Cut off from their peers, employees miss out on the energy of the office, the connectivity of their teams, and the daily social interactions they were used to. In fact, according to Buffer’s State of Remote Work report, 20% of remote workers say loneliness is their biggest struggle, another 20% specify their inability to collaborate and communicate, and 18% say they struggle with not being able to “unplug” from work in their combined work-home environment.

Given this state of isolation, property managers can expect to see companies place more emphasis on team building, community, and collaboration as employees begin to transition back to the workplace. Specifically, tenant companies will increasingly use the physical office environment as their key tool to keep everyone fully connected in 2021 and beyond.

How will property managers approach this?

To facilitate their on-site team-building activities, tenants will increasingly be in need of additional meetup spaces, breakout areas, and rooms dedicated to collaborative work and/or team socials—building amenities which can be offered for quick and easy booking and/or purchase via web and mobile device.

With a smart booking and payments tool like Lane, not only can individual employees book day passes, desks, and rooms for their own use, tenants can coordinate these team-building meetups company-wide as well.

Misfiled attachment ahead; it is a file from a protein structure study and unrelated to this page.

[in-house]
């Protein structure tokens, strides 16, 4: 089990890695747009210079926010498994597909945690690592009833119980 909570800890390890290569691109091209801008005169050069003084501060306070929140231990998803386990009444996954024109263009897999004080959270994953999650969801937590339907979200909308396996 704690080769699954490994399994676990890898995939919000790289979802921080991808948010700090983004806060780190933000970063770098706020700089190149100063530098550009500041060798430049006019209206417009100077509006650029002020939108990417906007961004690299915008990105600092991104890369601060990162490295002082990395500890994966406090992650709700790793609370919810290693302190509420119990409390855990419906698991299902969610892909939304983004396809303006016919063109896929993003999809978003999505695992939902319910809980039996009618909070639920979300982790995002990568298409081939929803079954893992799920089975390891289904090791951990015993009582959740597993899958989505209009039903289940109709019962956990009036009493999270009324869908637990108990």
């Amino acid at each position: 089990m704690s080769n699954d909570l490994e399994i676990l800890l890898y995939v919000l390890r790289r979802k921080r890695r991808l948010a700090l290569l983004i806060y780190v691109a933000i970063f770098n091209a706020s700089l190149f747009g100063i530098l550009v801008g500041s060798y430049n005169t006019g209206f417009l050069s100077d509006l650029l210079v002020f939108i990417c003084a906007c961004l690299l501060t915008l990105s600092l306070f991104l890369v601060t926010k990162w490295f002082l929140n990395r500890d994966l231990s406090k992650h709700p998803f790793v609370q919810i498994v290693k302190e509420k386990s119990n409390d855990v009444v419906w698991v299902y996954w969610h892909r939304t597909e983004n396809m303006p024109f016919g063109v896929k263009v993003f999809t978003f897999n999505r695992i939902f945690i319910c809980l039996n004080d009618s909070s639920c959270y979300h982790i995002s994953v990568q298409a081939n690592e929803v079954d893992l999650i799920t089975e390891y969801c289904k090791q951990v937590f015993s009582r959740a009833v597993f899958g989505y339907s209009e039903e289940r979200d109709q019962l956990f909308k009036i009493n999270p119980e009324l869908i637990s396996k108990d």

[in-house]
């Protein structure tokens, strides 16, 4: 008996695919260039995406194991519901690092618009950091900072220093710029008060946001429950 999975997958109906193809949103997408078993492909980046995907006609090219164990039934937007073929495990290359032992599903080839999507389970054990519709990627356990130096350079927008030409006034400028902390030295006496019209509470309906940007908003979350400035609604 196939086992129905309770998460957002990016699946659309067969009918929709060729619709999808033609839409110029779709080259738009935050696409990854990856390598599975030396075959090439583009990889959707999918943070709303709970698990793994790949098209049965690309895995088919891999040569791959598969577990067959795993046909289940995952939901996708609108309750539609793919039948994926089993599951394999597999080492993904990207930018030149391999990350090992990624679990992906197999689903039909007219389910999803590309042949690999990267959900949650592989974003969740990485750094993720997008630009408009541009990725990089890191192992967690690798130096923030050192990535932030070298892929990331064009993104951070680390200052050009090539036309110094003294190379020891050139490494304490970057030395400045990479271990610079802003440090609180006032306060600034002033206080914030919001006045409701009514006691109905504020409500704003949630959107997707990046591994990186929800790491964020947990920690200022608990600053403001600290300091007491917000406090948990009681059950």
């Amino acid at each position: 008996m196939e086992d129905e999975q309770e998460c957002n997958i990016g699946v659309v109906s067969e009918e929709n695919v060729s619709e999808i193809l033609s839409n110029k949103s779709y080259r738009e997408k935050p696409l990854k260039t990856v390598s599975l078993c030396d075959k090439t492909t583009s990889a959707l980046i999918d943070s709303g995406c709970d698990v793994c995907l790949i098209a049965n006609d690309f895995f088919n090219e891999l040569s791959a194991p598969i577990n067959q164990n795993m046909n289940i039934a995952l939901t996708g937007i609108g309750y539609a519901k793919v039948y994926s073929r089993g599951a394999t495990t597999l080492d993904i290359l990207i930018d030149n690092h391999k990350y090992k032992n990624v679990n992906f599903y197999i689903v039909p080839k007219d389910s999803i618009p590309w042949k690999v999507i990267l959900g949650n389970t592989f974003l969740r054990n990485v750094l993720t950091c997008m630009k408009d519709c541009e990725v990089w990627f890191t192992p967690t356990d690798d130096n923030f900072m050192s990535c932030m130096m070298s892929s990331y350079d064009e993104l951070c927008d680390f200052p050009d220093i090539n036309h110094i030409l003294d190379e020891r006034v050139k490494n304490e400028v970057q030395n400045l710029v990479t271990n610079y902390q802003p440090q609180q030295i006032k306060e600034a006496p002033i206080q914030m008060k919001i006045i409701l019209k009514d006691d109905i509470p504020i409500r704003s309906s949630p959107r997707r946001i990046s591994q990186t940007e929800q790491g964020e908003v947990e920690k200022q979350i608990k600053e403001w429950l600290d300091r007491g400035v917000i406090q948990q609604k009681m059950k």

Wrapping up

COVID-19 is changing the way office buildings operate—not just in the short term, but for decades to come. As new safety procedures are implemented and new tenant expectations created, property managers will increasingly need to adopt innovative technologies to manage the “new workplace.”

Let’s recap the 4 key long-term trends we’re watching for:

1. Technology-first building management.
Building managers will increasingly need to digitize day-to-day operations to promote safety, efficiency, and tenant engagement in the workplace.

2. More low-touch and touchless environments.
Traditional approaches to access management, guest registration, parking, etc. will increasingly shift to low-touch and touchless systems powered by smartphones.

3. More flexibility on employee in-office hours.
Tenants and employees will spend less fixed time in the office than they had in the past, with hybrid or flex models powered by digital search, booking, and payments systems becoming the norm.

4. More intentional team building and connecting.
To combat employee isolation that results from working remotely, tenant companies will place more emphasis on collaboration and team connectivity through the physical office environment.

 


 

What can you do to prepare for the return-to-office and long-term future of work? First, download our free report breaking down 5 key return-to-work challenges and how to solve them.

To learn more about how Lane can help you navigate the return-to-office and deliver the future of work to your tenants, reach out to our team of building management experts today.